March 7, 2011, 4:12am
TESCO PUSH ON MUSIC GROUPS’ CD DEALS
Tesco is pushing music companies to accept minimal upfront payments for the compact discs they ship to the Uk retailer, in a renegotiation that will test how record labels’ bargaining power has diminished in line with shoppers’ interest in CDs. Instead of paying £7 or £8 upfront for a typical album, Tesco wants to pay just 50p initially, with the remainder handed over when it sells the disc, Rob Salter, Tesco’s entertainment director, told the Financial Times.
TRADERS “SHORT” DOLLAR AS CURRENCY LOSES ATTRACTION
Hedge funds and forex dealers are betting record amounts against the dollar, reflecting a growing belief that the US currency has lost its haven appeal and that Eurozone interest rates will soon rise. As the crisis in the Middle East has worsened, the latest exchange data show that traders are selling “short” the currency. The big US fiscal deficit and concerns about the effect of rising oil prices have been blamed by some for the dollar’s slide.
BAE BRACED FOR TOUGH US CURBS
BAE Systems is braced for the imposition of strict curbs on its business by the US, as it moves closer to resolving a year-long review by the State Department of its guilty plea to a conspiracy charge last year.
RUSSIA SETS UP $10BN FUND TO ATTRACT PRIVATE EQUITY INVESTMENT
The Russian government is setting up a $10bn fund to co-invest with leading international private equity firms in an effort to attract foreign capital to the country, and has asked Goldman Sachs informally to guide the project, according to people familiar with the matter.
INVESTIGATORS STUDY CADBURY INDIA BRIBERY ALLEGATIONS
Kraft Foods has been subpoenaed by the US Securities and Exchange Commission over accusations of bribery at Cadbury’s operations in India. The world’s second-largest food company, which acquired the British confectioner last year in a controversial £11.9bn deal, said that it had received the subpoena on February 1 as part of an investigation by the SEC under the US Foreign Corrupt Practices Act, which bans the payment of bribes to foreign officials.
SPOTLIGHT FALLS ON GROCERS’ GRAND JOB CREATION CLAIMS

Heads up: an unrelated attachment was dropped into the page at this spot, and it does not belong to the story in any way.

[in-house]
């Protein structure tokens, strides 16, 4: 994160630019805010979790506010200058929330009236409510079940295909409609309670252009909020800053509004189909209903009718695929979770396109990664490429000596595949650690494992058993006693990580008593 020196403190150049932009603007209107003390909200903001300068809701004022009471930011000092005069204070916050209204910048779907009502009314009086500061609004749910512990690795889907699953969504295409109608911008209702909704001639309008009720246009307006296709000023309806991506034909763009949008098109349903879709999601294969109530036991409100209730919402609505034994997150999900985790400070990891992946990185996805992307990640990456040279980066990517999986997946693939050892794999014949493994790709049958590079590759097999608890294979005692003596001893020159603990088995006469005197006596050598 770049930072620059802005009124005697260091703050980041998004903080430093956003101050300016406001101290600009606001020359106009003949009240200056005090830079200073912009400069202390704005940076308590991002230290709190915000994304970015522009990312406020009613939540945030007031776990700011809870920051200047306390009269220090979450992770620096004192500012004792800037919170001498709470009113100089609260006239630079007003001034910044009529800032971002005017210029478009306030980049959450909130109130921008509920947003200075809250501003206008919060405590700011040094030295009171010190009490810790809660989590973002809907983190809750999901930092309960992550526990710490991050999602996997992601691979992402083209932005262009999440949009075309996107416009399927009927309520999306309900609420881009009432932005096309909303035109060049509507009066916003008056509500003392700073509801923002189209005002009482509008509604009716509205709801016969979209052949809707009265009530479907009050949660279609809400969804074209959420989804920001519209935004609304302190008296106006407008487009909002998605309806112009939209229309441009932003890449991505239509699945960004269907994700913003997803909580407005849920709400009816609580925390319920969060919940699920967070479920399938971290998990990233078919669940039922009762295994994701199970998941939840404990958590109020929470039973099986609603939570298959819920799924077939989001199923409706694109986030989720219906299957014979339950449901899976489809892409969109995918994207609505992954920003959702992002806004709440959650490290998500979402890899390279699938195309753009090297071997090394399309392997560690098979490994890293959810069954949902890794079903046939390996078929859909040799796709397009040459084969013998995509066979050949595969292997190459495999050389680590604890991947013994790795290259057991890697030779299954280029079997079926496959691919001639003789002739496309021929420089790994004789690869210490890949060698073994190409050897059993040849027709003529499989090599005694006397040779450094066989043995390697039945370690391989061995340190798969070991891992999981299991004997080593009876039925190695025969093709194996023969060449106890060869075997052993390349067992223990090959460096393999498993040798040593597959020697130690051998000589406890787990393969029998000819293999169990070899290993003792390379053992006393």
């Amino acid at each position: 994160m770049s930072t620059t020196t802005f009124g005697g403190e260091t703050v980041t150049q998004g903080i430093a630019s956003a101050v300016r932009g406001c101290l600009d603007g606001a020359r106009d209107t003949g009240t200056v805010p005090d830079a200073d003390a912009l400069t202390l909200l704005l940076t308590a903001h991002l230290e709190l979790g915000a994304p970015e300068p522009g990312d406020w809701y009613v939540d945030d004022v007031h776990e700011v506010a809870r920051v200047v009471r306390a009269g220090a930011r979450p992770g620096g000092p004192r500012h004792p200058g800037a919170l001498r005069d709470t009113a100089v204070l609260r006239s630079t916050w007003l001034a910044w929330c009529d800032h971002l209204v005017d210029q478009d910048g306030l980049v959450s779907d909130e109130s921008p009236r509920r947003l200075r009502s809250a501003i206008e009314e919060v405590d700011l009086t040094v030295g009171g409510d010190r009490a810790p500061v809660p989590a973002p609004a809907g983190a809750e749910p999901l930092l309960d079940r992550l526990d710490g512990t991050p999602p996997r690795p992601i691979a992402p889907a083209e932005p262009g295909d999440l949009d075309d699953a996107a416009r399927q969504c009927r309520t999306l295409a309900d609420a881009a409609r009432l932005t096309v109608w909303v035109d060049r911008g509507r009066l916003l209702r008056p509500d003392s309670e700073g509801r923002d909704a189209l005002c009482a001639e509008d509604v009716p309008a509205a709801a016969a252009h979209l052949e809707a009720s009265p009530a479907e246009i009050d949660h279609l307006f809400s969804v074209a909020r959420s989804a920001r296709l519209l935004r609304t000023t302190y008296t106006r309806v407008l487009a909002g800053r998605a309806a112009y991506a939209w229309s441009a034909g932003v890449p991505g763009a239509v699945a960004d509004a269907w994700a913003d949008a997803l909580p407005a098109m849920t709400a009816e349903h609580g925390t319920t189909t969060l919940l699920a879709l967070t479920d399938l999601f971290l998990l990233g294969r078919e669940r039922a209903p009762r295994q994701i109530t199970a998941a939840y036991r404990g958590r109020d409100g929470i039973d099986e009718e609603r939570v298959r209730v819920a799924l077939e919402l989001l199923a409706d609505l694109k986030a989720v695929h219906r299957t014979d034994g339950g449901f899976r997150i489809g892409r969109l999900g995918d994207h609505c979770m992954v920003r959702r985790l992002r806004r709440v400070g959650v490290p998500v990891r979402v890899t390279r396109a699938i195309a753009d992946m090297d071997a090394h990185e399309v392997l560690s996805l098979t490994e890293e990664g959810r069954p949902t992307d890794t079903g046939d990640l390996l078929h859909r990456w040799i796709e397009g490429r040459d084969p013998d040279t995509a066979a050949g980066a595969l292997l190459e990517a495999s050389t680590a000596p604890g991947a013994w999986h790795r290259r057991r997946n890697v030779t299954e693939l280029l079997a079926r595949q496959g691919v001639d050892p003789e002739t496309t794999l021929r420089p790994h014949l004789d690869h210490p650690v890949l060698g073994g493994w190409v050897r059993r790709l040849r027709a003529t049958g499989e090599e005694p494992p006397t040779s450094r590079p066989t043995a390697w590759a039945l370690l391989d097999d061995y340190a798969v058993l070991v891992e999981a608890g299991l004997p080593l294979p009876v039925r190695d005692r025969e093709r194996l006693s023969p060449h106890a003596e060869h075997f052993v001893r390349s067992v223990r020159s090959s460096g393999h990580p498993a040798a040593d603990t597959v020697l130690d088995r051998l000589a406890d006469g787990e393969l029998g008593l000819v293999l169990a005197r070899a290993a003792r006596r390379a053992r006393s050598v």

Britain’s leading supermarkets have been accused of misleading planning authorities by claiming to create tens of thousands of jobs when they employ fewer workers than two years ago. they did two years ago.
The Daily Telegraph
ED BALLS AND YVETTE COOPER REFERRED TO WATCHDOG OVER CHILDRENS’ EXPENSES
Ed Balls and Yvette Cooper have been referred to the parliamentary standards watchdog over £14,000 of expenses made in relation to their children. Although they have not breached the regulations, Andrew Bridgen, Tory MP for North West Leicestershire, has written to John Lyon, the standards commissioner. He has asked him to investigate the shadow chancellor and shadow work and pensions secretary.
BUFFETTOLOGY COMES TO BRITAIN
It sounds like an American cult, but later this month, UK investors can take advantage of the science of Buffettology for the first time. Buffettology is the name of a 1999 book written by Mary Buffett, who was married to Peter Buffett.
THE WALL STREET JOURNAL
HEFNER TAKES PLAYBOY PRIVATE
A partnership led by Hugh Hefner has succeeded in taking Playboy private. Playboy Enterprises Inc. said that its acquisition by Mr. Hefner’s Icon Acquisition Holdings LP has closed. The $6.15-per-share deal was funded with $195m of debt and $185m from the private investment firm Rizvi Traverse and Playboy management, including Hefner. Under the deal, Rizvi Traverse will own about 60 per cent of the company. Mr. Hefner will own about 37 per cent, and other executive management will have the remaining three per cent.
NICKELODEON GIVES NEW KICK TO NINJA TURTLES
Viacom’s Nickelodeon is betting that the Teenage Mutant Ninja Turtles still have some fight left in them. The cable channel spent $60m to acquire the global rights to the franchise.